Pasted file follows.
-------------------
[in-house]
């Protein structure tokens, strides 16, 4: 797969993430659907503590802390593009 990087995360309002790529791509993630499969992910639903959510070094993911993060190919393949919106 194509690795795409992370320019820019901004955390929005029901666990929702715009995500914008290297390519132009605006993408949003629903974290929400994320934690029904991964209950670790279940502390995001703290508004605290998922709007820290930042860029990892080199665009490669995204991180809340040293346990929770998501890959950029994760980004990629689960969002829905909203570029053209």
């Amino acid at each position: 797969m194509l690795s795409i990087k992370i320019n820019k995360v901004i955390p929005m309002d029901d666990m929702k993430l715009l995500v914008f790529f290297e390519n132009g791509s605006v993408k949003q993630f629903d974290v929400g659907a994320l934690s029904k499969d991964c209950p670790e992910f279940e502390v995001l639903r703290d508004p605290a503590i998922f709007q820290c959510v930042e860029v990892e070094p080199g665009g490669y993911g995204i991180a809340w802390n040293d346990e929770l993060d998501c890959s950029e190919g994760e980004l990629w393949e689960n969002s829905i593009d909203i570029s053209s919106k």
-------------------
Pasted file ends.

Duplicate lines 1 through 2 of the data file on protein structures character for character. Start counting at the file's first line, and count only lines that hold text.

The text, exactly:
[in-house]
């Protein structure tokens, strides 16, 4: 797969993430659907503590802390593009 990087995360309002790529791509993630499969992910639903959510070094993911993060190919393949919106 194509690795795409992370320019820019901004955390929005029901666990929702715009995500914008290297390519132009605006993408949003629903974290929400994320934690029904991964209950670790279940502390995001703290508004605290998922709007820290930042860029990892080199665009490669995204991180809340040293346990929770998501890959950029994760980004990629689960969002829905909203570029053209």